I had the feeling that none of them could cope well with grief, actually. Maybe the message is that you have to move on, but that you will be damaged forever in some way, whatever options you choose. Yet there are ways each of them can move on. Some, like Ally and Caroline, seemed to me to be a little less worst off. Caroline is maybe (in my opinion) the less damaged of Tyler's family, because she was such a little kid when Michael died. She may not have such clear memories of him. But she does takes the full brunt of the other family member's grief and as a young kid, she needs love and comfort, something her father does not give her. We don't really know how Ally coped, but we know that she has an innate strength of character and that she's very combative. She's a fighter and we know at the end that she will be able to move on and get on with her life in spite of the tragedies. And poor Tyler was on his way to heal. I have a feeling that the younger characters could cope, but I'm not so optimistic about their parents - Charles, Diane, Neil. Diane too me is probably the one most broken by grief. You don't see much of her and she's always putting on a brave face, but you can feel the depth of her pain. Diane's character really breaks my heart.

Jen ( said...

Six years have passed since Michael has passed away and the family gathers to remember him once a year. I found this very interesting that Tyler who is still raging over the death of his
brother and blaming his Father for hiring and not letting him pursue his love of music. We notice he tells Caroline all kind of things about their brother and she knows how important he was to the family she was younger when he died but Tyler has made sure he is a part of her life. Tyler shares many stories with Ally about Michael…He knows his mother still cries and so does Caroline.

This is a family that is still broken over the suicide over Michael. They go to his grave but they do not speak about him except for Diane saying Michael would be happy they are still doing this. Charles has gone forward in his life working 24/7 and sadly spends his time working and providing but not giving of himself emotionally or physically and instead of truly reaching out for his children at this time he doesn’t because he can’t. Diane is heartbroken about the loss of her son but continues to go on with her life with sadness forever burning in her eyes and heart.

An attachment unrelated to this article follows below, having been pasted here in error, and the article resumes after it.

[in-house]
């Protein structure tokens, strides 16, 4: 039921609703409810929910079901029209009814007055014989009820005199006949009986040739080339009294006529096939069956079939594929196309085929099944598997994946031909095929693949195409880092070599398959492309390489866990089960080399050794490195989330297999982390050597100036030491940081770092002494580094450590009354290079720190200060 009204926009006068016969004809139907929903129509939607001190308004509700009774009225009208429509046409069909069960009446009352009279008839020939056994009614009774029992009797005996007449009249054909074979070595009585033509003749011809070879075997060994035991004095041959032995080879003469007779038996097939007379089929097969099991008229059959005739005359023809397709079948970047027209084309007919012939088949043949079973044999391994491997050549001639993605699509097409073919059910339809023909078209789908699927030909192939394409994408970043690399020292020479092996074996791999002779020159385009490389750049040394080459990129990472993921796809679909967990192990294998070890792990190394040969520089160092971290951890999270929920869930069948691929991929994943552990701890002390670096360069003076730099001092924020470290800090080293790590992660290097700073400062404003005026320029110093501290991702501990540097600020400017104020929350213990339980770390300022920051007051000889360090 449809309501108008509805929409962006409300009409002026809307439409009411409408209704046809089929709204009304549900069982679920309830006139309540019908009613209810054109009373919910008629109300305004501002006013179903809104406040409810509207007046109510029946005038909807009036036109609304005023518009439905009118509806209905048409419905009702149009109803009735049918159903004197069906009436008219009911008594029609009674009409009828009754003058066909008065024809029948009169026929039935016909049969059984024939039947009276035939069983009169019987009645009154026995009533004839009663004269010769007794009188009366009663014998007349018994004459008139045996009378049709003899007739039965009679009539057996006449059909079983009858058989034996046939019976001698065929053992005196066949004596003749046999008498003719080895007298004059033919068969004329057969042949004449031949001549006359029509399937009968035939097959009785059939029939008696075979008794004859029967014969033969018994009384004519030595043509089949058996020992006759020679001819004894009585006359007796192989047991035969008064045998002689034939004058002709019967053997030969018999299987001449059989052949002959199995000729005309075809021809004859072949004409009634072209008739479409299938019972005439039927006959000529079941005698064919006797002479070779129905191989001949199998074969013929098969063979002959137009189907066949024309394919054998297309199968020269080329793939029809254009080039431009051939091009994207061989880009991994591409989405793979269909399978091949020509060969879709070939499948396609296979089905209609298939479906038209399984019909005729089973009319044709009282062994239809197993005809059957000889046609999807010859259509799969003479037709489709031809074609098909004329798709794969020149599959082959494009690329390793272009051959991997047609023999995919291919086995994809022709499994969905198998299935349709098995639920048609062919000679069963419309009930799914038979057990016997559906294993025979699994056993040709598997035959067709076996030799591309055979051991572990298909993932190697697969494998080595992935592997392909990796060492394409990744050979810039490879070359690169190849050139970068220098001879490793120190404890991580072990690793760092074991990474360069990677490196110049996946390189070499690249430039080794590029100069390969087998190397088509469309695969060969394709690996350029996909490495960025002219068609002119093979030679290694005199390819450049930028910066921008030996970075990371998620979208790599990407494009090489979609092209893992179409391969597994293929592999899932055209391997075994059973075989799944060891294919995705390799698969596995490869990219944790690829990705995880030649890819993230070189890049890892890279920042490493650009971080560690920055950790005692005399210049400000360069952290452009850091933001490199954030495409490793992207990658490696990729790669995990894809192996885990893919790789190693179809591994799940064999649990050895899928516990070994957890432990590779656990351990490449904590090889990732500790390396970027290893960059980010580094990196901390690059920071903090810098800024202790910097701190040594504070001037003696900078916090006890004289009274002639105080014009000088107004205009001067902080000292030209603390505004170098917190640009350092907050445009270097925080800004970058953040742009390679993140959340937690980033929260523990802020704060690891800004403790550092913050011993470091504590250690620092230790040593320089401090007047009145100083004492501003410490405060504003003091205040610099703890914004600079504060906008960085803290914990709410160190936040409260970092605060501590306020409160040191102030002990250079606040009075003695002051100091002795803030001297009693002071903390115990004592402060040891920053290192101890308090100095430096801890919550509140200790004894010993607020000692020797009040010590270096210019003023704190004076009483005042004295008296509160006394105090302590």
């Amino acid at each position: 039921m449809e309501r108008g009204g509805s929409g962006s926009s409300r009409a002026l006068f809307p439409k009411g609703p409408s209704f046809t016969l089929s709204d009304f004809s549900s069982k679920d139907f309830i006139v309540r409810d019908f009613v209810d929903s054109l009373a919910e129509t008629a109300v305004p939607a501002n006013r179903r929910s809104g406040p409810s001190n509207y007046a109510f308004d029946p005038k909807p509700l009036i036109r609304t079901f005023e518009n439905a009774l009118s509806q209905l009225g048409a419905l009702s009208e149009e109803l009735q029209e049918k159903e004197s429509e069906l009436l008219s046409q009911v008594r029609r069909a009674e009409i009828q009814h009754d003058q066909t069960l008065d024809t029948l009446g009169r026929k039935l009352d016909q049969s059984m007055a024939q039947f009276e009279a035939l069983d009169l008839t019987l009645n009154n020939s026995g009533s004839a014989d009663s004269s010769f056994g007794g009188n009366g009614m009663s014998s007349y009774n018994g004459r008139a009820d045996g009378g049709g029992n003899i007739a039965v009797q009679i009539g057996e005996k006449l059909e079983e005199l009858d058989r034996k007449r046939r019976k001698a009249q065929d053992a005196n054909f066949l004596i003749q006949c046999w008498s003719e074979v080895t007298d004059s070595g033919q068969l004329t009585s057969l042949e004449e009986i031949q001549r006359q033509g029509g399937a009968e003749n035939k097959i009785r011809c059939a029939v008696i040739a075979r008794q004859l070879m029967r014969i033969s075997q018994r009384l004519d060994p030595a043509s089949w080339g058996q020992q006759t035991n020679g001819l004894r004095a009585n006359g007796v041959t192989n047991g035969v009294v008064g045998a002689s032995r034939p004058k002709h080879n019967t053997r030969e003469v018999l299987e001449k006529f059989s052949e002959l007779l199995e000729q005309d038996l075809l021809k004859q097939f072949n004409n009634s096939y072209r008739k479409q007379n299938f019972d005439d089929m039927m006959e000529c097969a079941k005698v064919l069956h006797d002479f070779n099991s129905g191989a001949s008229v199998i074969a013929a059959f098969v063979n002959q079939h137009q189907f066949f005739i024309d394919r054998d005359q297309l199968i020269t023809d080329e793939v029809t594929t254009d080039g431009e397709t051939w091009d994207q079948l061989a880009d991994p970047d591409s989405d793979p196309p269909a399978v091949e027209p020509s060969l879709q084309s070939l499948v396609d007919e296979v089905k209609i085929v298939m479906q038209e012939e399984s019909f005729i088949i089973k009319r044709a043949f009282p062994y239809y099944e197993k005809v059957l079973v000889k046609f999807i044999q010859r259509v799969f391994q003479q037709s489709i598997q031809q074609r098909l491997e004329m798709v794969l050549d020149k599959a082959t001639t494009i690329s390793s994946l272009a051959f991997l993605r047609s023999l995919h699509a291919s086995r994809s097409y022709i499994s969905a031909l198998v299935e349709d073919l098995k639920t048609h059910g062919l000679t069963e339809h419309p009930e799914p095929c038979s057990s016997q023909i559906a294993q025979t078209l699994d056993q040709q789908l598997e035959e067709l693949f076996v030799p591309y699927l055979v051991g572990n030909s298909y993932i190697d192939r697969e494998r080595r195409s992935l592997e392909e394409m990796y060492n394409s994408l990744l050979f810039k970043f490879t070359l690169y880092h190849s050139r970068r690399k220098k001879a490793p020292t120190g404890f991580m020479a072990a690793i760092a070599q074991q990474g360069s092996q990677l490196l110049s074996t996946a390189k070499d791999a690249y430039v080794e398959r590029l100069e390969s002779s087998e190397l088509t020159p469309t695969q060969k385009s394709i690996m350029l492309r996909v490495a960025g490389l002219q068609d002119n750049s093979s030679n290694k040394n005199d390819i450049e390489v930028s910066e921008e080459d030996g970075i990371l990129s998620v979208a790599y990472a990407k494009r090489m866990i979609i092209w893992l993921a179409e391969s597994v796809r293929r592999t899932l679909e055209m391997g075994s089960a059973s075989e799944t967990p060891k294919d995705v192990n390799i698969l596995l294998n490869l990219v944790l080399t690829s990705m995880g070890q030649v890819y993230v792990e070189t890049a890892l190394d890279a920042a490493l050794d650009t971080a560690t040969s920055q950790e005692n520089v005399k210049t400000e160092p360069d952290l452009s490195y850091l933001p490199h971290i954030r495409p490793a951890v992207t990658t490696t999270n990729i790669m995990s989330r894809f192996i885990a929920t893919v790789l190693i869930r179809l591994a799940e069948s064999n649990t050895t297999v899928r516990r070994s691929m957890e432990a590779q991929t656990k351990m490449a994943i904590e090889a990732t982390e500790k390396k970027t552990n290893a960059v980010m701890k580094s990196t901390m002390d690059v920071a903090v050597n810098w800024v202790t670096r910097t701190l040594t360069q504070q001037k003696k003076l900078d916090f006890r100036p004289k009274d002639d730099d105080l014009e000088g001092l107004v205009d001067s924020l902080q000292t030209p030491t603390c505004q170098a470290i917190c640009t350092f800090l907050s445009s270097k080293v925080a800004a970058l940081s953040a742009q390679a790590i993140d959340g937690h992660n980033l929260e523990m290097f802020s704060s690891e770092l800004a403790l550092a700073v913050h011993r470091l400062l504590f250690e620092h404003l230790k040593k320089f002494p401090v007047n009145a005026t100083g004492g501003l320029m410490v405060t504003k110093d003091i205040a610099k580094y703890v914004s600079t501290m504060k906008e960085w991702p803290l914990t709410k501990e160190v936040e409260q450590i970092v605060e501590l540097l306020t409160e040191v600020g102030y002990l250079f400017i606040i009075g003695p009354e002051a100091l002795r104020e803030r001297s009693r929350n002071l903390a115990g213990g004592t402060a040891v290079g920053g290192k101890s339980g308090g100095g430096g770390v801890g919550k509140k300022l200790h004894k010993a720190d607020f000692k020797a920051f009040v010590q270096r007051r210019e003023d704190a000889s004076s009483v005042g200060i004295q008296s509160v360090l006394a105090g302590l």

Neil has been widowed for ten years and still treats Ally like a little girl. I think Neil has never gotten over the death of his wife and hasn’t excepted the fact that Ally is an adult. He is broken man who must deal with crime and death often in his job and probably wonders why couldn’t he have saved his wife. Ally I think grew up fast without her Mother but accepted her Mother’s death and I think she was helping Tyler to accept his brother’s.

It was interesting to see how all these people dealt with the death of their loved ones and how it affected them. They all grieved differently but they did grieve.

jessegirl said...

Karma...I so agree with some of what you've said. That you can't answer the question and that there is no wrong way to grieve. There is fall-out with the way each one of them handles their grief, and it depends partly on their age at the time of the death, on whether their own guilt over it played a big part too.